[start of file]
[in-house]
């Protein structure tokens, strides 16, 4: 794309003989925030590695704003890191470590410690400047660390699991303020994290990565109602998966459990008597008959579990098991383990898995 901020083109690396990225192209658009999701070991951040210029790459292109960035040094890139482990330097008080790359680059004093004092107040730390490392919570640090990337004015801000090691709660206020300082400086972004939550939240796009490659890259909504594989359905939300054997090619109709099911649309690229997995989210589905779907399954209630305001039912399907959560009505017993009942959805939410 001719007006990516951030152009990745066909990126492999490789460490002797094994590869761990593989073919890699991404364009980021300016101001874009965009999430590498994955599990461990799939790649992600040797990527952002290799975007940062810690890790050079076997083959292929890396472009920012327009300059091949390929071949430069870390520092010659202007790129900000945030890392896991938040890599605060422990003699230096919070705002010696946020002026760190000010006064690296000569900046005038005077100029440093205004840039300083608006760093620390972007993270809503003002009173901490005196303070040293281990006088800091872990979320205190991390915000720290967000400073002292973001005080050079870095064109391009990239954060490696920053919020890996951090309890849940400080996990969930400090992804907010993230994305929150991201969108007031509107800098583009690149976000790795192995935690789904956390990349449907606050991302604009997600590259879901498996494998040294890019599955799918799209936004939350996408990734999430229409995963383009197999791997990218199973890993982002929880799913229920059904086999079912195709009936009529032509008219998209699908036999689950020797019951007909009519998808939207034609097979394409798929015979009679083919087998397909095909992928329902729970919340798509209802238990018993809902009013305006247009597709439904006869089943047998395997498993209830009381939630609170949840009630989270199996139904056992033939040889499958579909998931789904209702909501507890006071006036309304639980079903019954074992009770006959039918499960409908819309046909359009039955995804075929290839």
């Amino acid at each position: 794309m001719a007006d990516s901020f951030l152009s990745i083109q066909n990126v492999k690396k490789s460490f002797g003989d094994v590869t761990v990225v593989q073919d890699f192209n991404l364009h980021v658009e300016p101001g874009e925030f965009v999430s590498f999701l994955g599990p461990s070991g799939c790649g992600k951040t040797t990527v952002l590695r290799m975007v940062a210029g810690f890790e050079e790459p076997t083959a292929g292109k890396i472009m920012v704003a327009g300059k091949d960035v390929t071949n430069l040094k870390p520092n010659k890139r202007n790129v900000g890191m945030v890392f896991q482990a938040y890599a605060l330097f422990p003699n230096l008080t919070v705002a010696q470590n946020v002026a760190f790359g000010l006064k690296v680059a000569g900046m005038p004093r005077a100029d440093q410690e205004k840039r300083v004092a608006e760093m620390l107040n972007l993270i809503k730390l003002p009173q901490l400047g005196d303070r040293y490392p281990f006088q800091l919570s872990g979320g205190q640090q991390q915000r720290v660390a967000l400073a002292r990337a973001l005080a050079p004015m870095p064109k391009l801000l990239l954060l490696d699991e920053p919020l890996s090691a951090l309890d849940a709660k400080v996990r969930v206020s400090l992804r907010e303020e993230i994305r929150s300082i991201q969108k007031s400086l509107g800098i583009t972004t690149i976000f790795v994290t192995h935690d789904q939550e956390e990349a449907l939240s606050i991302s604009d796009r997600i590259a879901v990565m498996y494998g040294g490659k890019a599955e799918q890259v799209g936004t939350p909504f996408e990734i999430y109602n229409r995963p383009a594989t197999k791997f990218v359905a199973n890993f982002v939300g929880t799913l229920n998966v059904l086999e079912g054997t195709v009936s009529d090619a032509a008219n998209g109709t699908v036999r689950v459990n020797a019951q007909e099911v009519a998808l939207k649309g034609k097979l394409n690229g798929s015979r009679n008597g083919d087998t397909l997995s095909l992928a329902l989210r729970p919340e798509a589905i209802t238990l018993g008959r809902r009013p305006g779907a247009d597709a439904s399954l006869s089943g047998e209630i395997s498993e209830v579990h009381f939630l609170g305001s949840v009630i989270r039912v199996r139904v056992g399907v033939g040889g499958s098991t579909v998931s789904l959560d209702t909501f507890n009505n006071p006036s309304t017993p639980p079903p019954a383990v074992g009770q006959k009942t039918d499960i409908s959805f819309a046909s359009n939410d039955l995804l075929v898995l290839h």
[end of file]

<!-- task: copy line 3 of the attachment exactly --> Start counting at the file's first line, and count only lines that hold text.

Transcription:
């Amino acid at each position: 794309m001719a007006d990516s901020f951030l152009s990745i083109q066909n990126v492999k690396k490789s460490f002797g003989d094994v590869t761990v990225v593989q073919d890699f192209n991404l364009h980021v658009e300016p101001g874009e925030f965009v999430s590498f999701l994955g599990p461990s070991g799939c790649g992600k951040t040797t990527v952002l590695r290799m975007v940062a210029g810690f890790e050079e790459p076997t083959a292929g292109k890396i472009m920012v704003a327009g300059k091949d960035v390929t071949n430069l040094k870390p520092n010659k890139r202007n790129v900000g890191m945030v890392f896991q482990a938040y890599a605060l330097f422990p003699n230096l008080t919070v705002a010696q470590n946020v002026a760190f790359g000010l006064k690296v680059a000569g900046m005038p004093r005077a100029d440093q410690e205004k840039r300083v004092a608006e760093m620390l107040n972007l993270i809503k730390l003002p009173q901490l400047g005196d303070r040293y490392p281990f006088q800091l919570s872990g979320g205190q640090q991390q915000r720290v660390a967000l400073a002292r990337a973001l005080a050079p004015m870095p064109k391009l801000l990239l954060l490696d699991e920053p919020l890996s090691a951090l309890d849940a709660k400080v996990r969930v206020s400090l992804r907010e303020e993230i994305r929150s300082i991201q969108k007031s400086l509107g800098i583009t972004t690149i976000f790795v994290t192995h935690d789904q939550e956390e990349a449907l939240s606050i991302s604009d796009r997600i590259a879901v990565m498996y494998g040294g490659k890019a599955e799918q890259v799209g936004t939350p909504f996408e990734i999430y109602n229409r995963p383009a594989t197999k791997f990218v359905a199973n890993f982002v939300g929880t799913l229920n998966v059904l086999e079912g054997t195709v009936s009529d090619a032509a008219n998209g109709t699908v036999r689950v459990n020797a019951q007909e099911v009519a998808l939207k649309g034609k097979l394409n690229g798929s015979r009679n008597g083919d087998t397909l997995s095909l992928a329902l989210r729970p919340e798509a589905i209802t238990l018993g008959r809902r009013p305006g779907a247009d597709a439904s399954l006869s089943g047998e209630i395997s498993e209830v579990h009381f939630l609170g305001s949840v009630i989270r039912v199996r139904v056992g399907v033939g040889g499958s098991t579909v998931s789904l959560d209702t909501f507890n009505n006071p006036s309304t017993p639980p079903p019954a383990v074992g009770q006959k009942t039918d499960i409908s959805f819309a046909s359009n939410d039955l995804l075929v898995l290839h």